New book on the international design organizations
International Design Organizations. Histories, Legacies, Values.
(Bloomsbury Visual Arts, London, New York, Oxford, New Delhi, Sydney, 2022)
Edited by Jeremy Aynsley (University of Brighton), Alison J. Clarke (University of Applied Arts Vienna) and Tania Messell (University of Applied Sciences and Arts Northwestern Switzerland)
Comprised of 13 diverse and compelling articles, this innovative volume of some 310 pages, brings together international design scholars to address the history and present-day status of national and international design organizations, working across design disciplines and located in countries including Argentina, China, Estonia, Italy, Switzerland, the USA and Turkey.
In the second half of the 20th century, many non-governmental organizations were created to address urgent cultural, economic and welfare issues. Design organizations set out to create an international consensus for the future direction of design. This included enhancing communication between professionals, educators and practitioners, raising standards for design, and creating communities of designers across linguistic, national and political borders. Shared needs and agendas were identified and categories of design constantly defined and re-defined, often with overt cultural and political intents.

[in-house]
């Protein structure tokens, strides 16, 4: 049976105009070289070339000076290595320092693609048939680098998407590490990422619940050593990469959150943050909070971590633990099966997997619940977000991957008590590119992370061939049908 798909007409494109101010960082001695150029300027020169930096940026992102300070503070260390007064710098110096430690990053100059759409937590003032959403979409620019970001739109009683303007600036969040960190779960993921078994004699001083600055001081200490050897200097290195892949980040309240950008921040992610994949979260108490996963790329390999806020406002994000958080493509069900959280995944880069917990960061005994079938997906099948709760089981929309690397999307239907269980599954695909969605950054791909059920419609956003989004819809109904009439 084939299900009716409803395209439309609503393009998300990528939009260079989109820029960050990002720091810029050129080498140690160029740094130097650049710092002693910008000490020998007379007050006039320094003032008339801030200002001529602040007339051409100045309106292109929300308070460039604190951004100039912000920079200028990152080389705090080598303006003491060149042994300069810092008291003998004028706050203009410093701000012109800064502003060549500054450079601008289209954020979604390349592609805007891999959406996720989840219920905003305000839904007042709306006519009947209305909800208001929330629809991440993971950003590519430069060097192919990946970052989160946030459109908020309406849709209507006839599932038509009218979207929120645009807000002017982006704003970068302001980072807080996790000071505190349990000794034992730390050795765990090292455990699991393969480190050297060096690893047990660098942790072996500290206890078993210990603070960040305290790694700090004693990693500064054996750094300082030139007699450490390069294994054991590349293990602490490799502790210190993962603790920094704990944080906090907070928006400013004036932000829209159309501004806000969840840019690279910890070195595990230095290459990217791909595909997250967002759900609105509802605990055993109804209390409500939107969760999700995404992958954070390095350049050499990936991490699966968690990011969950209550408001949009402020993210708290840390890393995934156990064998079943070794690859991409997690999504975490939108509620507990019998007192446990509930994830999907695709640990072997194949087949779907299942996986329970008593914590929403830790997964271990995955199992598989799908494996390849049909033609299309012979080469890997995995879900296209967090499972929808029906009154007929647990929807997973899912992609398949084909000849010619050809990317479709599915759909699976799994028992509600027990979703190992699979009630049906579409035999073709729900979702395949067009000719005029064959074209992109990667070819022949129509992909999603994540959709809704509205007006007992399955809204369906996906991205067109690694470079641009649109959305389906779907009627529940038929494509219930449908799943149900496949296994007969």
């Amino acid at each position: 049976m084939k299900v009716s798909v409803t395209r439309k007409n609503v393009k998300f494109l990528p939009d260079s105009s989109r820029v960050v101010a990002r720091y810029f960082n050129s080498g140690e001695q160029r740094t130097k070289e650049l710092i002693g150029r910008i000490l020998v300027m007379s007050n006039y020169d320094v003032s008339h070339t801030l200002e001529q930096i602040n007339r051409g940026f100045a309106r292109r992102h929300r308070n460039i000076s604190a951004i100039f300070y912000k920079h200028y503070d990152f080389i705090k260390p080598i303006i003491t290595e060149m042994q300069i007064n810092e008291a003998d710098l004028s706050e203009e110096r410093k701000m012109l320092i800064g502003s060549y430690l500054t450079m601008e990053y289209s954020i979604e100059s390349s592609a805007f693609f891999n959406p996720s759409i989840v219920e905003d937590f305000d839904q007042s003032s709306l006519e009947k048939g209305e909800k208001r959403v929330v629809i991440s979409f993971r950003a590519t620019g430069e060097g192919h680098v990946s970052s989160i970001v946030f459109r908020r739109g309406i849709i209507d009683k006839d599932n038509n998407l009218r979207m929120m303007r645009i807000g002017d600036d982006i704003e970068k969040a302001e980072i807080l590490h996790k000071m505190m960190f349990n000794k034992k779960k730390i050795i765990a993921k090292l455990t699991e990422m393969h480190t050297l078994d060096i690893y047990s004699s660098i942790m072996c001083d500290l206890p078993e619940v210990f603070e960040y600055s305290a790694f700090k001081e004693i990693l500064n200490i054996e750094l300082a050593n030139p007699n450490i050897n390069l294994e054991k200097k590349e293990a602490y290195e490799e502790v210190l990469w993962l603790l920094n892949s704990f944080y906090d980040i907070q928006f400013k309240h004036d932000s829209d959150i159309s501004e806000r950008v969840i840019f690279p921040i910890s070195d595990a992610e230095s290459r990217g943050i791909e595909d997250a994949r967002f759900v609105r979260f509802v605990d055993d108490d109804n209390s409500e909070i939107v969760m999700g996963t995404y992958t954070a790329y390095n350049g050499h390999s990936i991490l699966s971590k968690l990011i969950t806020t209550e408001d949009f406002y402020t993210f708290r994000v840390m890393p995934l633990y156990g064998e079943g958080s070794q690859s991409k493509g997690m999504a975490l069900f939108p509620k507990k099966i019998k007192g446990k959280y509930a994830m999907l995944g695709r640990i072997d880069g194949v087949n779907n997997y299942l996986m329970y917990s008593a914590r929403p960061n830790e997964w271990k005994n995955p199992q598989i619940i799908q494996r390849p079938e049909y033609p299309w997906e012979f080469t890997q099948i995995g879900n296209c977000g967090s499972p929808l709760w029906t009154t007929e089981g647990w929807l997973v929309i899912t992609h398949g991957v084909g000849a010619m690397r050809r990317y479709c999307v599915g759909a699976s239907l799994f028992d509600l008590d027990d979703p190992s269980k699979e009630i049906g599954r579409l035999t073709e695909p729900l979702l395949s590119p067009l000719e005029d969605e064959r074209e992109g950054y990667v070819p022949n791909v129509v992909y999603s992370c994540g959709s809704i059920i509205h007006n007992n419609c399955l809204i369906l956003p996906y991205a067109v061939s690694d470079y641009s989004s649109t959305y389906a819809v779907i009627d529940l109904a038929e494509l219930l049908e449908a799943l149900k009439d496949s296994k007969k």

Drawing on an impressive range of original research, archival sources and oral testimony, this volume is the first to question the aims and achievements of national and international design organizations in light of their subsequent histories and their global remits. The Cold War period is central to the book, while many chapters draw on post-colonial perspectives to interpret how transnational networks and negotiations took place at events and congresses, and through their varied publication initiatives.
The book developed from an international conference organised by Centre for Design History, University of Brighton and the Papanek Foundation, University of Applied Arts Vienna. Its venue was in part informed by the location of the Design Archives at the University of Brighton where two archives central to the histories of ICSID and Icograda are held.